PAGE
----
“I’d always wanted to do fiction, but I hadn’t been doing much writing because I had two small children,” Santo says. “Then I saw a notice for Richard Bausch’s community workshop.”
Bausch is the award-winning, nationally recognized novelist and short-story writer who holds the Moss Chair of Excellence in the creative writing program at the University of Memphis, and when Santo sent him a short story, he picked her to participate in the workshop — news she was more than pleased to hear: “Crazy” is how Santo describes it. “Wow” is what she thought at the time.
It was after the workshop that Santo entered the school’s MFA program and worked with faculty members Tom Russell, John Bensko, and Cary Holladay, who helped steer Santo’s thesis project, which grew into her debut novel.
“Courtney’s success is an absolute thrill for me as a teacher,” Holladay says. “And I’m honored to have had the chance to help her develop her work.”
Santo, for her part, is honored to have been part of the program, not only as a onetime student but now as a faculty member and program administrator, double duties she’ll be starting in the fall. But she wants one thing known now:
“The caliber of writers coming into this program under Richard Bausch’s leadership is incredible. My success and that of Rebecca Skloot [who was teaching at the U of M when her mega-best-seller The Immortal Life of Henrietta Lacks appeared] is further validation for the school’s MFA program.”
And don’t discount the city’s wider community of writers. Santo still meets with a core group of authors to discuss their work, and that includes one writer she mentioned: David Williams, who in 2002 won Memphis magazine’s annual fiction contest and whose winning story, “Memphis Minnie’s Ashes,” was reprinted in the magazine’s June 2011 “Culture” issue.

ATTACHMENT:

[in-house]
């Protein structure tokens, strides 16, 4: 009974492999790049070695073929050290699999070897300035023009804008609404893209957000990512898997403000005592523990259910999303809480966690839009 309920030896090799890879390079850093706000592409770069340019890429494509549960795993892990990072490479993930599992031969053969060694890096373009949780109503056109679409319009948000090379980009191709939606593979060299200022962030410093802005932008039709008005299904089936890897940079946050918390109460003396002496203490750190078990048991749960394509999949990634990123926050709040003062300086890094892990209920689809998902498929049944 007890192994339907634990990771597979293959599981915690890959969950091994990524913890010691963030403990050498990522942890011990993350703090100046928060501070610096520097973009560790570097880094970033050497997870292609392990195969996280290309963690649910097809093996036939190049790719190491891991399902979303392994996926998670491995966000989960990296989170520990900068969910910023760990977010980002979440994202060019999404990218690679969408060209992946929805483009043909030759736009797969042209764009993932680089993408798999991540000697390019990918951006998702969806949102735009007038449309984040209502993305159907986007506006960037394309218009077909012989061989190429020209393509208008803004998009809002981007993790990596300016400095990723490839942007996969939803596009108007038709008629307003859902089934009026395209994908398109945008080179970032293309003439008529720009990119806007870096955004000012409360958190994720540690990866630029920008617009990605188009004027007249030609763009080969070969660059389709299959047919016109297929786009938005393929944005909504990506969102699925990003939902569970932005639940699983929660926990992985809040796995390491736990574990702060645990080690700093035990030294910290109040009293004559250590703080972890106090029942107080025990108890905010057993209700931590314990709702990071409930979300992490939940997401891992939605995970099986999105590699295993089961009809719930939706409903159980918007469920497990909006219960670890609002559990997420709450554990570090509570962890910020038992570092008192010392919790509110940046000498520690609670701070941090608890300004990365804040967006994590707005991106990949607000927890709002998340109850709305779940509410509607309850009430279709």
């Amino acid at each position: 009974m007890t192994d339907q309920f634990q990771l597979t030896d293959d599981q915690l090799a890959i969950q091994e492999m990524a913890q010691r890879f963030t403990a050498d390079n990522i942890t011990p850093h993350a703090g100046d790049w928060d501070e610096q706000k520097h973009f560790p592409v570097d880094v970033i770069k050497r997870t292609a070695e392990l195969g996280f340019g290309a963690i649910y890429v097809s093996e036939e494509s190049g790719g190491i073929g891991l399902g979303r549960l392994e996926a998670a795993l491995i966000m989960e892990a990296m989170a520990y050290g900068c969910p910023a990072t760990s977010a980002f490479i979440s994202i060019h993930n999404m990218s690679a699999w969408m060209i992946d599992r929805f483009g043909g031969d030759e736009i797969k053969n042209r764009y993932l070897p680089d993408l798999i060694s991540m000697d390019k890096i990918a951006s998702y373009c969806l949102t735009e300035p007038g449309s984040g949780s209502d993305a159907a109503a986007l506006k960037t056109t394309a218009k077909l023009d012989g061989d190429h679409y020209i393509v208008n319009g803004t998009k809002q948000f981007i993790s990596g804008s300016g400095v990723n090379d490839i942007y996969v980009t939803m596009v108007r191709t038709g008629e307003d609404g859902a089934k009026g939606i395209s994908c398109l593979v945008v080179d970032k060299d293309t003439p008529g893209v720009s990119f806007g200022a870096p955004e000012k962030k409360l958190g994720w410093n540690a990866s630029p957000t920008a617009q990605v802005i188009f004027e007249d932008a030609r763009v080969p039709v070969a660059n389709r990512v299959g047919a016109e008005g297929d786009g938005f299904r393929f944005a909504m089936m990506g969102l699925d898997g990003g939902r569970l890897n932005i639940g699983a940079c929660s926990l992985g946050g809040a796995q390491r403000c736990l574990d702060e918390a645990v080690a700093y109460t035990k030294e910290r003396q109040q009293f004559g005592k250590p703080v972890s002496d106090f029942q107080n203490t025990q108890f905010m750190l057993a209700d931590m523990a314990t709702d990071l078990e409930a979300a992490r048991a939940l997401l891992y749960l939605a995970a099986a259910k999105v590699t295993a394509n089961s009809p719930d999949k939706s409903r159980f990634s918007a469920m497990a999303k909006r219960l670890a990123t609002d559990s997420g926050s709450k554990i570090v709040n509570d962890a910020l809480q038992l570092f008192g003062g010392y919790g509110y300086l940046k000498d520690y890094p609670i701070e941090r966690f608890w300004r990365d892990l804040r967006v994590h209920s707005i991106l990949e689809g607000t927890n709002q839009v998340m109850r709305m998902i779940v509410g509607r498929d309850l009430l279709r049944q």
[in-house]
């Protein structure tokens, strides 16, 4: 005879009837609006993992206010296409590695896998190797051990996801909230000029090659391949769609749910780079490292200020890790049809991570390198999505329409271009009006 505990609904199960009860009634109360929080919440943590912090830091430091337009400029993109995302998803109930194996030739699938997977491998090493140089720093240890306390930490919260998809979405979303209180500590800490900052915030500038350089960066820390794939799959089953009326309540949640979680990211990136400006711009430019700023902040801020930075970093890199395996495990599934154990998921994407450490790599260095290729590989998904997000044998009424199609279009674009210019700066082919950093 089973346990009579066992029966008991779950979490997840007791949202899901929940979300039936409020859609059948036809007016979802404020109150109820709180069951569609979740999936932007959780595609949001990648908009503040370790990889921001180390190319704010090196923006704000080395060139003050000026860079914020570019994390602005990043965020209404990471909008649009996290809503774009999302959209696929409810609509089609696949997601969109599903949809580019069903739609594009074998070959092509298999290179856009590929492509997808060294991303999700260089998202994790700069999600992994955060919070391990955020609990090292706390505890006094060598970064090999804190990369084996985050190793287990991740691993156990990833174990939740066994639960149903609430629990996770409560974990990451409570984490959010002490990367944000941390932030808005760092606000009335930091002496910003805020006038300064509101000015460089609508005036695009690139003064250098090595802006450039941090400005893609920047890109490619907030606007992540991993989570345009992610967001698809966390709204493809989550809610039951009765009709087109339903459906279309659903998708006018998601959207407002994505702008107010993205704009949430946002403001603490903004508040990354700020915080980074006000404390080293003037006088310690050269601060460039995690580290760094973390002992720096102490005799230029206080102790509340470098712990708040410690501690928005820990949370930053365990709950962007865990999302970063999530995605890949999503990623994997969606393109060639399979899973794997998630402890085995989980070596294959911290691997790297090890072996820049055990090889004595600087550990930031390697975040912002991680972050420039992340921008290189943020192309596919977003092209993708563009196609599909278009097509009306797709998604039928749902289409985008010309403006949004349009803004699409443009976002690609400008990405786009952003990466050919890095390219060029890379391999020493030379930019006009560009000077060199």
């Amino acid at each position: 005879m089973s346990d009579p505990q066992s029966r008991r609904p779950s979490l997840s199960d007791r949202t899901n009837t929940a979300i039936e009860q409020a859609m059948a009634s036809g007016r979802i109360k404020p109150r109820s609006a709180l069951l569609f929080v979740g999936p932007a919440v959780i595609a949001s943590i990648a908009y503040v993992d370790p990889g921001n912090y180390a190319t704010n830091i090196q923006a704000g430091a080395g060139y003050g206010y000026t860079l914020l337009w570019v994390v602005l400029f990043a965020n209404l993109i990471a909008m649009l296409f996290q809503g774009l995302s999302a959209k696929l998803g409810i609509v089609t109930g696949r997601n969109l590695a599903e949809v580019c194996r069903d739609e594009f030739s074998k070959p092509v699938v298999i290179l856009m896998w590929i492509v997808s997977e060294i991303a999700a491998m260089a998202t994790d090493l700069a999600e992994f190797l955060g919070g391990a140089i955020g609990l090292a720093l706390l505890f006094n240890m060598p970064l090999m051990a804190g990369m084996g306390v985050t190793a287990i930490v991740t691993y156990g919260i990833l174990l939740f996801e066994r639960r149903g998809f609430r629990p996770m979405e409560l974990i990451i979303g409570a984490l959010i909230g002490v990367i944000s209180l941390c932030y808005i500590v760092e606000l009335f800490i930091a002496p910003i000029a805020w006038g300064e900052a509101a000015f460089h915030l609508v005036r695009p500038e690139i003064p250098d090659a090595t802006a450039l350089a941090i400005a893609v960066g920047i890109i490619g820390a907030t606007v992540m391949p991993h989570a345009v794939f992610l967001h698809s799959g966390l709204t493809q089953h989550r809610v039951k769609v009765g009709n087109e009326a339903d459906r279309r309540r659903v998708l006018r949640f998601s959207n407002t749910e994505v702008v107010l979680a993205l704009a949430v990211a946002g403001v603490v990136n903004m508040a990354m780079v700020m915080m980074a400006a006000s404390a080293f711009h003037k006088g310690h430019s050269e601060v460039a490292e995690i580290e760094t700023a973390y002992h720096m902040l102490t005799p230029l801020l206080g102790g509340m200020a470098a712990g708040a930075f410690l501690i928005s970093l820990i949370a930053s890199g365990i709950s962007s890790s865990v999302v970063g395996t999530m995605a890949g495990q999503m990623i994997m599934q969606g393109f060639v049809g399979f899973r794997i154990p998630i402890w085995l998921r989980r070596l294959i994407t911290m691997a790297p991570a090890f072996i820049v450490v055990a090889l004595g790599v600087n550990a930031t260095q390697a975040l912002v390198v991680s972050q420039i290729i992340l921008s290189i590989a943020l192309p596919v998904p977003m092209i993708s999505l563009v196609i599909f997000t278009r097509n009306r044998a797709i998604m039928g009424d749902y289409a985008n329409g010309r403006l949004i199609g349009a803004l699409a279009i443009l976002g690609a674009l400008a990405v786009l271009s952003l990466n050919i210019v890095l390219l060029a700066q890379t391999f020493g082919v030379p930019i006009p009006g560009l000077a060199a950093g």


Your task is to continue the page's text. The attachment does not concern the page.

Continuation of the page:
And don’t discount the region’s writers in general. Santo doesn’t:
“I’m not a Southern writer, but there’s something I’ve learned: how Southerners can tell a tall tale and make it believable.”
Memphis itself has taught her a thing or two as well:
“My husband and I love this community . . . the things that have happened to us here. We live in a beautiful city full of beautiful storytellers. I’m hoping other people figure that out too.”
Down in Dixie: Last we saw and heard from Leelee Satterfield — mid-30s, divorced, two daughters — she was on the road headed back to her hometown of Memphis after spending a couple of grueling winters in Vermont. It was Leelee’s husband who had talked her into their buying an inn in New England, and it was that same husband who immediately took up with a blonde ski instructor — and bailed. But Leelee didn’t. She dug in her heels and turned the inn’s restaurant into a four-star destination, until the day she called it quits. Author and Memphis native Lisa Patton called the story, in her spirited debut novel from 2009, Whistlin’ Dixie in a Nor’easter.
Now they’re back: Lisa Patton with Yankee Doodle Dixie (Thomas Dunne Books/St. Martin’s Press) and Leelee Satterfield with again a lot on her hands. When the book opens, she has a house to find, daughters to look after, and a job to get, which she does at a Memphis radio station, which, in turn, leads her to a New York hotel room and into the arms of a middle-aged rock star. Not one to play the fool (but coming pretty close) Leelee — her self-respect tested but intact — heads back to Memphis.